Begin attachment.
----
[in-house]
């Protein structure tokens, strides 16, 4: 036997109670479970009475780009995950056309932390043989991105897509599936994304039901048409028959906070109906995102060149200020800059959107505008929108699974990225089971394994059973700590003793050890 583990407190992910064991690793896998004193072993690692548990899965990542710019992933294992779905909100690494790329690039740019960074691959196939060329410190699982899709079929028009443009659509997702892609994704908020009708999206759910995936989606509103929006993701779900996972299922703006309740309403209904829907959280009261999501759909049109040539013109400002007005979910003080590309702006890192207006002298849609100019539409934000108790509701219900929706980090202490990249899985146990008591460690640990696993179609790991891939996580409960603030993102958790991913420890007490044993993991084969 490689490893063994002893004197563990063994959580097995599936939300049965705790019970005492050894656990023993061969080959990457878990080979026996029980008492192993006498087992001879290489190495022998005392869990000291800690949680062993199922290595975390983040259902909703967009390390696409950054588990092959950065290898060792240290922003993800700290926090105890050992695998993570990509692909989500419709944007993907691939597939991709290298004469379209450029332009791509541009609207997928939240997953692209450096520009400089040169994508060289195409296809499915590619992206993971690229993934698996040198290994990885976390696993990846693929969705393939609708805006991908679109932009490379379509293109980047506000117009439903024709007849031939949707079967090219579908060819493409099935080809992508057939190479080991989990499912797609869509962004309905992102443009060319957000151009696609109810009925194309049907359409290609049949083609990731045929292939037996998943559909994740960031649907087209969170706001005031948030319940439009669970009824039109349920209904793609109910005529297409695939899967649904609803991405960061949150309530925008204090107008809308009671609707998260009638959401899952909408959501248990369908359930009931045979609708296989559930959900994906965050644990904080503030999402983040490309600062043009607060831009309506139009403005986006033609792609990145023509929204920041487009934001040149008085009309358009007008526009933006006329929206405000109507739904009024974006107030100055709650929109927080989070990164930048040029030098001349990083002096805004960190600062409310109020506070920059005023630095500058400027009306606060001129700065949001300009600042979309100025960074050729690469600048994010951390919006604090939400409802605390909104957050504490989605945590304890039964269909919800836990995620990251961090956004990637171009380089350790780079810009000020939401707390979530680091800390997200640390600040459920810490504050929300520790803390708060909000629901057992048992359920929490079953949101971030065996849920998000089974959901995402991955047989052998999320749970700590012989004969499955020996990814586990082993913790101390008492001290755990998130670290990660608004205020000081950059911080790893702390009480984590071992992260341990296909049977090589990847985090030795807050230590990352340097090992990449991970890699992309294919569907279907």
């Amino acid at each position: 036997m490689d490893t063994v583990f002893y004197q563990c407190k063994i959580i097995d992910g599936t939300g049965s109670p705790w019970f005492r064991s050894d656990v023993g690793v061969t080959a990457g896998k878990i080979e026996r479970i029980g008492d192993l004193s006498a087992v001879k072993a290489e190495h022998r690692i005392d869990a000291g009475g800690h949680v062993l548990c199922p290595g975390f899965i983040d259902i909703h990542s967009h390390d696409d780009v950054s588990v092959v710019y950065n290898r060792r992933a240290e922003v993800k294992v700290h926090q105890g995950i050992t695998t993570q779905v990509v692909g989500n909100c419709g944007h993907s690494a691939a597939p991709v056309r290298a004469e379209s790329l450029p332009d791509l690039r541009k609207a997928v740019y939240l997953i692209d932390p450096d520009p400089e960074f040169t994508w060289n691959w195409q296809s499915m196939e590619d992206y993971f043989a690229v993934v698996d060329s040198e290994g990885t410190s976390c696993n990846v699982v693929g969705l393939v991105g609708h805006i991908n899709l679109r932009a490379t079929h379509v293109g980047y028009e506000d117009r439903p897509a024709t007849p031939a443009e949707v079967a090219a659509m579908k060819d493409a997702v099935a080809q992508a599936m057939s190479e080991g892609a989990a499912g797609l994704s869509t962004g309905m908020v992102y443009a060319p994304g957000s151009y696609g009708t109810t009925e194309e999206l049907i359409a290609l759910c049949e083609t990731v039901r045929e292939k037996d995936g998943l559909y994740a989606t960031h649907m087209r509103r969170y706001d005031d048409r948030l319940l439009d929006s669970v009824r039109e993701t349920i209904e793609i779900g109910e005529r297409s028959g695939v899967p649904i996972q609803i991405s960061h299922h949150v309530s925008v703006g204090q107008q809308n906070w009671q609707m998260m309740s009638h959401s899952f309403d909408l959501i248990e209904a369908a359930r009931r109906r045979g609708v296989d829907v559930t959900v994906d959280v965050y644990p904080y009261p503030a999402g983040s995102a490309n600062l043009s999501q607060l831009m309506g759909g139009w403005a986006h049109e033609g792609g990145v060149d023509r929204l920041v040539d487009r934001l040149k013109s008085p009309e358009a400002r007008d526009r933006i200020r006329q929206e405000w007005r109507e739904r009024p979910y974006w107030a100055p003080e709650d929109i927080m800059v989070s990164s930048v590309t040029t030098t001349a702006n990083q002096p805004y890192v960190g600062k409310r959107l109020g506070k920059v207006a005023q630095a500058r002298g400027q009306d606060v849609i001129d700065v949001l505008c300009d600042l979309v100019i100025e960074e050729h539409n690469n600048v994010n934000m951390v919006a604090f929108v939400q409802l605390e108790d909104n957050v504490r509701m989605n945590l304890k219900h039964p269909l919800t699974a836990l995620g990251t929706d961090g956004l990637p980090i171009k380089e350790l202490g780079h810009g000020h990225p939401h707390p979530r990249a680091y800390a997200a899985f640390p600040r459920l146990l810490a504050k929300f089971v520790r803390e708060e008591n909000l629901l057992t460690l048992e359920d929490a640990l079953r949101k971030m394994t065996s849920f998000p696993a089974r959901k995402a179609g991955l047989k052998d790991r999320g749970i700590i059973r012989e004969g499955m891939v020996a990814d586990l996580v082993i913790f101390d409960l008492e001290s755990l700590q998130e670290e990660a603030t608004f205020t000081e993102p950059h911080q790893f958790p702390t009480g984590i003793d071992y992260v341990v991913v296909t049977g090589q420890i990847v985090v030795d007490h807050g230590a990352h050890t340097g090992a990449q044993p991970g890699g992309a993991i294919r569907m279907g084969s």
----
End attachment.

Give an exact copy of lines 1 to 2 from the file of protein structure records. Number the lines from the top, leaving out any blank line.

[in-house]
């Protein structure tokens, strides 16, 4: 036997109670479970009475780009995950056309932390043989991105897509599936994304039901048409028959906070109906995102060149200020800059959107505008929108699974990225089971394994059973700590003793050890 583990407190992910064991690793896998004193072993690692548990899965990542710019992933294992779905909100690494790329690039740019960074691959196939060329410190699982899709079929028009443009659509997702892609994704908020009708999206759910995936989606509103929006993701779900996972299922703006309740309403209904829907959280009261999501759909049109040539013109400002007005979910003080590309702006890192207006002298849609100019539409934000108790509701219900929706980090202490990249899985146990008591460690640990696993179609790991891939996580409960603030993102958790991913420890007490044993993991084969 490689490893063994002893004197563990063994959580097995599936939300049965705790019970005492050894656990023993061969080959990457878990080979026996029980008492192993006498087992001879290489190495022998005392869990000291800690949680062993199922290595975390983040259902909703967009390390696409950054588990092959950065290898060792240290922003993800700290926090105890050992695998993570990509692909989500419709944007993907691939597939991709290298004469379209450029332009791509541009609207997928939240997953692209450096520009400089040169994508060289195409296809499915590619992206993971690229993934698996040198290994990885976390696993990846693929969705393939609708805006991908679109932009490379379509293109980047506000117009439903024709007849031939949707079967090219579908060819493409099935080809992508057939190479080991989990499912797609869509962004309905992102443009060319957000151009696609109810009925194309049907359409290609049949083609990731045929292939037996998943559909994740960031649907087209969170706001005031948030319940439009669970009824039109349920209904793609109910005529297409695939899967649904609803991405960061949150309530925008204090107008809308009671609707998260009638959401899952909408959501248990369908359930009931045979609708296989559930959900994906965050644990904080503030999402983040490309600062043009607060831009309506139009403005986006033609792609990145023509929204920041487009934001040149008085009309358009007008526009933006006329929206405000109507739904009024974006107030100055709650929109927080989070990164930048040029030098001349990083002096805004960190600062409310109020506070920059005023630095500058400027009306606060001129700065949001300009600042979309100025960074050729690469600048994010951390919006604090939400409802605390909104957050504490989605945590304890039964269909919800836990995620990251961090956004990637171009380089350790780079810009000020939401707390979530680091800390997200640390600040459920810490504050929300520790803390708060909000629901057992048992359920929490079953949101971030065996849920998000089974959901995402991955047989052998999320749970700590012989004969499955020996990814586990082993913790101390008492001290755990998130670290990660608004205020000081950059911080790893702390009480984590071992992260341990296909049977090589990847985090030795807050230590990352340097090992990449991970890699992309294919569907279907």